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Scotland’s Technology Sector Contributes £4.9bn to the Economy

Ross Kelly


digital tech

Scotland’s booming technology sector supports nearly 100,000 jobs and grows one and a half times faster than the overall economy.

The importance of Scotland’s technology sector to the nation’s economy has been underlined by research published by Skills Development Scotland (SDS).

Titled “Scotland’s Digital Technologies 2019”, the report confirms that the tech industry is one of the fastest-growing in the country, contributing £4.9 billion to the Scottish economy and supporting nearly 100,000 jobs.

The report also forecasts that the technology sector will be the second-fastest-growing in Scotland over the next decade, surpassed only by childcare services. Across this period, the sector is predicted to grow one and a half times faster than the economy overall.

Research by SDS suggests that the number of people required to support the tech sector has “significantly increased”, with more than 13,000 jobs available each year across the country – this equates to a rise of more than 200 per year based on figures previously released in 2017.

Additionally, the typical salary for a tech role is around 26% higher than the average in Scotland and continues to rise faster than other salaries (15% to 11%).

Scotland's technology sector

Claire Gillespie, digital technologies sector skills manager, commented: “There has been a shift from the traditional role of tech as a business support function to being an integral and fundamental part of just doing business. Although this report focuses mostly on tech companies, the reality is that digital skills are now vital for every organisation across the entire economy.”

While the outlook for Scotland’s tech sector is positive, there are still significant challenges ahead in regards to digital skills and gender diversity. Over the past three years, the percentage of women in tech roles increased from 18% to 23%. Despite this, SDS believes there is “still a long way to go” to address this gender imbalance.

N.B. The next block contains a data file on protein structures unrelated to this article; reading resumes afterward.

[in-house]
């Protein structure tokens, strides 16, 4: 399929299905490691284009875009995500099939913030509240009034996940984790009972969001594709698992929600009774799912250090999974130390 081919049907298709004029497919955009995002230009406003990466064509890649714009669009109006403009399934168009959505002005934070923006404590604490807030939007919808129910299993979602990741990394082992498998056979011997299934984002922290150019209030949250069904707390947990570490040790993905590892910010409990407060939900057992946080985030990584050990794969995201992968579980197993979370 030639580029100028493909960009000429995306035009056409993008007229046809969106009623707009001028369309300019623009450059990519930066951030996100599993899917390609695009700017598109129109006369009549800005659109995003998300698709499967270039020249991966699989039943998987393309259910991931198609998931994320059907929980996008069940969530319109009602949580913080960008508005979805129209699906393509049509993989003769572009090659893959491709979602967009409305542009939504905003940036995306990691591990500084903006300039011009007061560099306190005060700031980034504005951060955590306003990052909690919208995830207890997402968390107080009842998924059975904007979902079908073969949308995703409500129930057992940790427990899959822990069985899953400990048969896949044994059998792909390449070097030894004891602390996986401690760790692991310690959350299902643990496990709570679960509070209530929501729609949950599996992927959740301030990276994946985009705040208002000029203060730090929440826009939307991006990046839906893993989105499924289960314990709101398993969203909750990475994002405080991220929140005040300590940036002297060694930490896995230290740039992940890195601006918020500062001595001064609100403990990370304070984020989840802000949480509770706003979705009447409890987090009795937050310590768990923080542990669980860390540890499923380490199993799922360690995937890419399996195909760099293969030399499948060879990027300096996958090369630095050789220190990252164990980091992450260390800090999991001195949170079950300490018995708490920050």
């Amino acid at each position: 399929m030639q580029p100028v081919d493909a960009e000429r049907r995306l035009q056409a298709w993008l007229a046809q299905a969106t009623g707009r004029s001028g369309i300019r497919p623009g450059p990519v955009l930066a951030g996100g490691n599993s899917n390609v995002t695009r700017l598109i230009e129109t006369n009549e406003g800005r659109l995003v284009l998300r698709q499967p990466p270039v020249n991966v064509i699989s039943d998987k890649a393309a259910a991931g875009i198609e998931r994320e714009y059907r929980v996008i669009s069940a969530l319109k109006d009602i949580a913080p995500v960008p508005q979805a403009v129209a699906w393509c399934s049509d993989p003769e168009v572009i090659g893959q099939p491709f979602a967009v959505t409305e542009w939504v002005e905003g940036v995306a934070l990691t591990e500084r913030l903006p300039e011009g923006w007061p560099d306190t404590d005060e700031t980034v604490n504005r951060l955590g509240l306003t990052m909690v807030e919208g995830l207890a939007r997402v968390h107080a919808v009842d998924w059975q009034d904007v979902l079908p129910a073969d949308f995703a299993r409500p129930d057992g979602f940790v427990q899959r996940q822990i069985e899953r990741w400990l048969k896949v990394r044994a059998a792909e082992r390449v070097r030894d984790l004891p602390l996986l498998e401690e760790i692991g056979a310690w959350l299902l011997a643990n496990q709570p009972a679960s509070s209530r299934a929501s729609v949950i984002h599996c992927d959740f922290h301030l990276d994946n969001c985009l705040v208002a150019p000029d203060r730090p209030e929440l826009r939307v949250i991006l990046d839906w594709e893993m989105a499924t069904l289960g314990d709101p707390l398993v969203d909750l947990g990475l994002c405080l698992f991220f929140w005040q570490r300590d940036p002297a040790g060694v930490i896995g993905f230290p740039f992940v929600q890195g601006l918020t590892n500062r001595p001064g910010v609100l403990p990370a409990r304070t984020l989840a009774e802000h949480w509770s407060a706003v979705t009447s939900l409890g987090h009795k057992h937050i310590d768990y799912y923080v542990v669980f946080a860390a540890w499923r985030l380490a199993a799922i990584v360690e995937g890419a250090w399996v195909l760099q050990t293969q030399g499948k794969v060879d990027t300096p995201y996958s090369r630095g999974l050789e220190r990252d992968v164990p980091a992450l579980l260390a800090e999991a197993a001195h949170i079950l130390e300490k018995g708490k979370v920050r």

Similarly, although there has been a 20% increase in the number of students studying computer science at university level, there has been a concerning 12% decline in pupils taking the subject at school.

For companies operating throughout Scotland’s technology sector, skills will continue to be an area of concern. More than half (53%) of business expect to increase the number of digital vacancies in the next 12-months. However, 76% of tech employers admit that recruiting people with the right skills and experience could pose significant challenges.


Gillespie noted that work is underway to address skills and the decline of computer science engagement through a partnership with Education Scotland. She also highlighted the growing importance of alternative pathways into digital jobs, such as apprenticeships.

She said: “The type of qualifications on offer in schools have always been widening. Apprenticeships, particularly Foundation Apprentices, offer a great alternative to traditional academic routes for youngsters – as do the National Progression Awards.

“And, of course, maths is a particularly good way of getting into computing-related work. There were more than 80,000 maths passes last year. So although the decline in computer science uptake is concerning, there are plenty of other options and opportunities for pupils interested in careers in digital technology.”

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Digital minister Kate Forbes MSP welcomed the report findings and hailed the work being undertaken to address Scotland’s skills issues.

She said: “Scotland has a skilled workforce and we are in a strong position to respond to global challenges and opportunities such as the impact of technological change, and this report highlights the progress being made in addressing the digital skills gaps.

“We will continue to work with businesses and to meet the growing demand for digital skills, many of which are considered in our Future Skills Action Plan and STEM Strategy.”

Ross Kelly

Staff Writer

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